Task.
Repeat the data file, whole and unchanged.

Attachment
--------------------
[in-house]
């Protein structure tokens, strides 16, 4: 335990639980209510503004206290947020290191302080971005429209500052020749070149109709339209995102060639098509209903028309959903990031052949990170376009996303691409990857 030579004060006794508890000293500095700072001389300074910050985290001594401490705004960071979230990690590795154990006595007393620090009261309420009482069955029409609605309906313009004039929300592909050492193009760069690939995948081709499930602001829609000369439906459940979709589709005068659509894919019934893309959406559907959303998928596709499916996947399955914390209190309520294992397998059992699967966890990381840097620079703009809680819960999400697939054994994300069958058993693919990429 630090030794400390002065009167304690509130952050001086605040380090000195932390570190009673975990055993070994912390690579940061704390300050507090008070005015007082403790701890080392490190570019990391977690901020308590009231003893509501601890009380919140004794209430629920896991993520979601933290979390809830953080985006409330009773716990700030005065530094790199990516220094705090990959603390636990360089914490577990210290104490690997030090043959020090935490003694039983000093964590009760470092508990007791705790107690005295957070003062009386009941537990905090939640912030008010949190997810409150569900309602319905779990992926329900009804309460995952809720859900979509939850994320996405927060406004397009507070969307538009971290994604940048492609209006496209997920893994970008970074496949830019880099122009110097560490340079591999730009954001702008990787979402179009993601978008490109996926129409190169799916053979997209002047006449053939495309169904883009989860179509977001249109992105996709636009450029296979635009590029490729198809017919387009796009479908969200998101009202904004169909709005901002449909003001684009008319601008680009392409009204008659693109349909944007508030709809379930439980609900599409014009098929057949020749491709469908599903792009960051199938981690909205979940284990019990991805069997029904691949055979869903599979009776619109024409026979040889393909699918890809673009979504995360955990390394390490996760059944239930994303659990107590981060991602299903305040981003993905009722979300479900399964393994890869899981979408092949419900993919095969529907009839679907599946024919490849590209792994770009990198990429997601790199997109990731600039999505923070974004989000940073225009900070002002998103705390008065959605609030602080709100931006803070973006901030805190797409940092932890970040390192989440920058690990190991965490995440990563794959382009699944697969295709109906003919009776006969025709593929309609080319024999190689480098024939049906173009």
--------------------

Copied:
[in-house]
């Protein structure tokens, strides 16, 4: 335990639980209510503004206290947020290191302080971005429209500052020749070149109709339209995102060639098509209903028309959903990031052949990170376009996303691409990857 030579004060006794508890000293500095700072001389300074910050985290001594401490705004960071979230990690590795154990006595007393620090009261309420009482069955029409609605309906313009004039929300592909050492193009760069690939995948081709499930602001829609000369439906459940979709589709005068659509894919019934893309959406559907959303998928596709499916996947399955914390209190309520294992397998059992699967966890990381840097620079703009809680819960999400697939054994994300069958058993693919990429 630090030794400390002065009167304690509130952050001086605040380090000195932390570190009673975990055993070994912390690579940061704390300050507090008070005015007082403790701890080392490190570019990391977690901020308590009231003893509501601890009380919140004794209430629920896991993520979601933290979390809830953080985006409330009773716990700030005065530094790199990516220094705090990959603390636990360089914490577990210290104490690997030090043959020090935490003694039983000093964590009760470092508990007791705790107690005295957070003062009386009941537990905090939640912030008010949190997810409150569900309602319905779990992926329900009804309460995952809720859900979509939850994320996405927060406004397009507070969307538009971290994604940048492609209006496209997920893994970008970074496949830019880099122009110097560490340079591999730009954001702008990787979402179009993601978008490109996926129409190169799916053979997209002047006449053939495309169904883009989860179509977001249109992105996709636009450029296979635009590029490729198809017919387009796009479908969200998101009202904004169909709005901002449909003001684009008319601008680009392409009204008659693109349909944007508030709809379930439980609900599409014009098929057949020749491709469908599903792009960051199938981690909205979940284990019990991805069997029904691949055979869903599979009776619109024409026979040889393909699918890809673009979504995360955990390394390490996760059944239930994303659990107590981060991602299903305040981003993905009722979300479900399964393994890869899981979408092949419900993919095969529907009839679907599946024919490849590209792994770009990198990429997601790199997109990731600039999505923070974004989000940073225009900070002002998103705390008065959605609030602080709100931006803070973006901030805190797409940092932890970040390192989440920058690990190991965490995440990563794959382009699944697969295709109906003919009776006969025709593929309609080319024999190689480098024939049906173009």